Vision systems, or so-called image processing or image analysis systems, are very common in the industry, most often to control product quality. Within the sugar industry the amount of commercially available applications are however still rather limited. Of course, on the sugar end the image processing systems for sugar color and crystal size characterization are well developed and integrated in the existing production process. Further, in the past for example a vision system was developed to determine the top tare of the beet in the tare house to skip manual topping. Since the introduction of the smartphone and the related apps, image processing is very common and makes part of our normal live. As a result, new ideas for vision system solutions and applications within the sugar factory popped-up by employees in recent years. Three possible applications were further investigated and developed in the Dutch factories of Cosun Beet Company: beet yard volume estimation, foreign object detection between unwashed beets and the size measurement of beet cossettes. This paper describes the problem/solution, the method and results of the performed plant trials and the related practical challenges. It is certain that a joint approach from the sugar industry is required to develop commercially available applications.
Cake & precoat filtration – Evaluating influences of increased backwash efficiency on cloth lifetime.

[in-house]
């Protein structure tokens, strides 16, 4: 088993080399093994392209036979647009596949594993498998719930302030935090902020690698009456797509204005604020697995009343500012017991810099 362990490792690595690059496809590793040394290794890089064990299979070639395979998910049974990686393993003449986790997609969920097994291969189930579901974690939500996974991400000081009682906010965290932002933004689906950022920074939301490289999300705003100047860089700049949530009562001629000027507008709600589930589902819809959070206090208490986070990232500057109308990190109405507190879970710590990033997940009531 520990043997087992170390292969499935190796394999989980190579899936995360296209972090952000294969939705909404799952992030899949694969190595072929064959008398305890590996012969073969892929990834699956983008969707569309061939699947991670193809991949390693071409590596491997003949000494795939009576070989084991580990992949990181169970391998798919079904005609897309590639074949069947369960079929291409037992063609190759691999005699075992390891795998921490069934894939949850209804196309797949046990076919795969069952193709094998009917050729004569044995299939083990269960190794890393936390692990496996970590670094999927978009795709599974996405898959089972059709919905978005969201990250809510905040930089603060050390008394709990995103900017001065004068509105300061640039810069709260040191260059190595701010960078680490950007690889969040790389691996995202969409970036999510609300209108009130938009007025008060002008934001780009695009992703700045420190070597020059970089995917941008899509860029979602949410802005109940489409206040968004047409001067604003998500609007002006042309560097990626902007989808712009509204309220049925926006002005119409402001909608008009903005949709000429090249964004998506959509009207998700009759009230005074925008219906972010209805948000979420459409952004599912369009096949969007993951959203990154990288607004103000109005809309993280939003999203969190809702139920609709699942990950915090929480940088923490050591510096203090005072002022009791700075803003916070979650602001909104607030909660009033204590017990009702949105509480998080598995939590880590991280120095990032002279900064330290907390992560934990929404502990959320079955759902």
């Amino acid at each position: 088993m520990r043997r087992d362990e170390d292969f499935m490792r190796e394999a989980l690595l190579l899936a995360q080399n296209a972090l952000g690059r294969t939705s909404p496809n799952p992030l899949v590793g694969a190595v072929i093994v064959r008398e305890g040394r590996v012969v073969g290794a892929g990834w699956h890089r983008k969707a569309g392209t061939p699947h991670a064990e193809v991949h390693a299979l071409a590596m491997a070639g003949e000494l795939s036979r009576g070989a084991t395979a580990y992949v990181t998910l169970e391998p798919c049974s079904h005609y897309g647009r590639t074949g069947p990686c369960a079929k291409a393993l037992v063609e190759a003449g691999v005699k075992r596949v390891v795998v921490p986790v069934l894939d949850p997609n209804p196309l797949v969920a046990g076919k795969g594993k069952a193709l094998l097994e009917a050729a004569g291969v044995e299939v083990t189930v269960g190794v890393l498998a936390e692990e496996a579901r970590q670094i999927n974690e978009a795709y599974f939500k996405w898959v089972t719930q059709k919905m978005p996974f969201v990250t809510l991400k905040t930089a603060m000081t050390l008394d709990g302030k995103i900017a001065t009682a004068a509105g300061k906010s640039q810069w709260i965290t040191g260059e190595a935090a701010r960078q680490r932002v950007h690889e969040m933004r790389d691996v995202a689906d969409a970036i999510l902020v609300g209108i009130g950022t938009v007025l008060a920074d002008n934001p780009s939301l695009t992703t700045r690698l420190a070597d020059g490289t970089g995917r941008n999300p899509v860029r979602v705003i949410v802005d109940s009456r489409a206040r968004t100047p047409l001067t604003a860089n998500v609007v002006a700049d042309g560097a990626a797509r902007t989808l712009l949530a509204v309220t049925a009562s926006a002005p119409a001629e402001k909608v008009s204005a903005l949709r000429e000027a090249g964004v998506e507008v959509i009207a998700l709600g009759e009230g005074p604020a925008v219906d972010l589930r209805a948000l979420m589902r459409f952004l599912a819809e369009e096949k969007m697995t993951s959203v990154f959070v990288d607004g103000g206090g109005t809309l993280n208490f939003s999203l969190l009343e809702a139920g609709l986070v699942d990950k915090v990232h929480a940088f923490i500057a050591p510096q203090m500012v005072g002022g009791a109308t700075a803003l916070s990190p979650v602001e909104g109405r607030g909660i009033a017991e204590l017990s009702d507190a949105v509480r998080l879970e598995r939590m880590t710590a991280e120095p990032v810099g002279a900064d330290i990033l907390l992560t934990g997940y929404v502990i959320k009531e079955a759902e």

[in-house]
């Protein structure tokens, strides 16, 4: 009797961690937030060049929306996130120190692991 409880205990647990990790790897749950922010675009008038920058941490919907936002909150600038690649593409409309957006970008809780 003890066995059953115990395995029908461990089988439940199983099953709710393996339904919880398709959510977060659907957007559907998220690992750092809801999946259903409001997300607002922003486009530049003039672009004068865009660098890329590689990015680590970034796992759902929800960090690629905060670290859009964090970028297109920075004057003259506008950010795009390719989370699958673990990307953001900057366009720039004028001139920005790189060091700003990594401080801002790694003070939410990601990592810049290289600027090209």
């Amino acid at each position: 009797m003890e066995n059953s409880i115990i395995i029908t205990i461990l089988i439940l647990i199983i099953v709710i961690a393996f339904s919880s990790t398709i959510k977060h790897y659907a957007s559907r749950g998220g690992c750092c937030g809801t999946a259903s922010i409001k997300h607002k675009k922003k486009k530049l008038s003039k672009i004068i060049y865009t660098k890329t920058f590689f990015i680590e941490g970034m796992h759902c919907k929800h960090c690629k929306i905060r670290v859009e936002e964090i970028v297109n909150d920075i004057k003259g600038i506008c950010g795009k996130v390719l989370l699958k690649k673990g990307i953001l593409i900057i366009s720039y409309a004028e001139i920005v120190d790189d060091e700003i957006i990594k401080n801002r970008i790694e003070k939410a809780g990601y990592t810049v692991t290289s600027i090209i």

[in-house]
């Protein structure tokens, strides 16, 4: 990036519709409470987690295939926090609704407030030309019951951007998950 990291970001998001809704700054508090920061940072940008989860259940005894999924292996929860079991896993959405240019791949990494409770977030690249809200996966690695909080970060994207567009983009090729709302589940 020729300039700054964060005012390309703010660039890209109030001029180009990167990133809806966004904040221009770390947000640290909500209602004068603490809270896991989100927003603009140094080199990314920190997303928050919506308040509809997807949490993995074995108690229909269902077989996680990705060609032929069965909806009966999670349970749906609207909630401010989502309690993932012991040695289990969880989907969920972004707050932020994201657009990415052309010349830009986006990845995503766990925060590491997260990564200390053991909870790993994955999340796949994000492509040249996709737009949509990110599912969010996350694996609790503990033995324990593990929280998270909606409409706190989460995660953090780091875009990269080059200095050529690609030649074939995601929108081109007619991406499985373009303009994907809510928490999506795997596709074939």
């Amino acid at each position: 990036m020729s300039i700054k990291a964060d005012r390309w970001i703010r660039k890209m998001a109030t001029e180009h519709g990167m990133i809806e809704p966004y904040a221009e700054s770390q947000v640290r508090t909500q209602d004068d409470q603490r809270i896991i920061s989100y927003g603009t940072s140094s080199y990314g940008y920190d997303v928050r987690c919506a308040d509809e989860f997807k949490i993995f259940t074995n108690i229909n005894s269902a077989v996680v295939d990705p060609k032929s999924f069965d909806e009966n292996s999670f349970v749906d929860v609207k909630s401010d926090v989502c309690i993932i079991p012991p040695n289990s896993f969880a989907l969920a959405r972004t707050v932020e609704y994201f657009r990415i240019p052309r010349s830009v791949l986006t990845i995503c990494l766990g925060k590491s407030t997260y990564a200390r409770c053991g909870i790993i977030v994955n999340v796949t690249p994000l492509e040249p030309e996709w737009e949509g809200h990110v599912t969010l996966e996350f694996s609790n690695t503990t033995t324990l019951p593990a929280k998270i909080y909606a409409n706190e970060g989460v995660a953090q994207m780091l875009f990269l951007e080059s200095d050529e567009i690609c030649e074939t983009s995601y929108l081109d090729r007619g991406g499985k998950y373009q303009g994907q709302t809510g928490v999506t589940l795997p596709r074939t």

Raw juice, thin juice, thick juice, standard liquor and molasses are examples of liquid streams for which state of the art candle type cake/precoat filters are currently being considered as a technology upgrade to pressure leaf filters by sugar mills, particularly beet sugar ones. Despite the fully automated design of candle filters, especially in cake building applications such as 1st carbonation, cloth lifetime of the candle filter systems that have been on the market for decades has typically been extremely short. It is not uncommon for plants operating these older candle filter system designs to require cloth changes as often as thirteen times per campaign (120 days). Significant labor requirements as well as cost demands for replacement cloths have been experienced by sugar producers and processors using old design candle filters. Manufacturers of improved/upgraded designs of candle filters have allocated significant time and money resources to validating and optimizing backwash efficiency. In the chemical industry, for example, it has long been believed that design improvements in media backwash efficiency would directly contribute to improved filter performance. This hypothesis was recently validated on a pilot plant scale when a 3 w% CaCo3 slurry was used to in a candle backwashing pilot test aimed at comparing the total weight of retained particles trapped in filter cloths following the backwashing of filter candles of three different designs. In this specific candle backwashing test, a sugar industry known candle design, one without a dip tube, was pilot tested. Another candle design commonly found in the chemical industry having a built-in dip tube was also tested. Thirdly, a new “channeled” patent-pending candle design also having a built-in dip tube was also tested. The outcome of the pilot test illustrated that the weight of the residual CaCO3 particles per m² of filter cloth installed on the candle without a dip tube was 96 mg/m². That of the candle with dip tube commonly used in the chemical industry was 67 mg/m². The new “channeled” candle having a dip tube was only 22 mg/m². While these the total particle weights are interesting in absolute terms, especially interesting is the ratio of the total residual particle weights of the different candle designs since better backwash efficiency equates to longer filter cloth lifetime. In addition to closer look on above mentioned trials, the results of a five-month trial (September 2022 to January 2023) during the 2022/2023 campaign at a sugar factory in Germany will be summarized at the upcoming ASSBT conference in Savannah.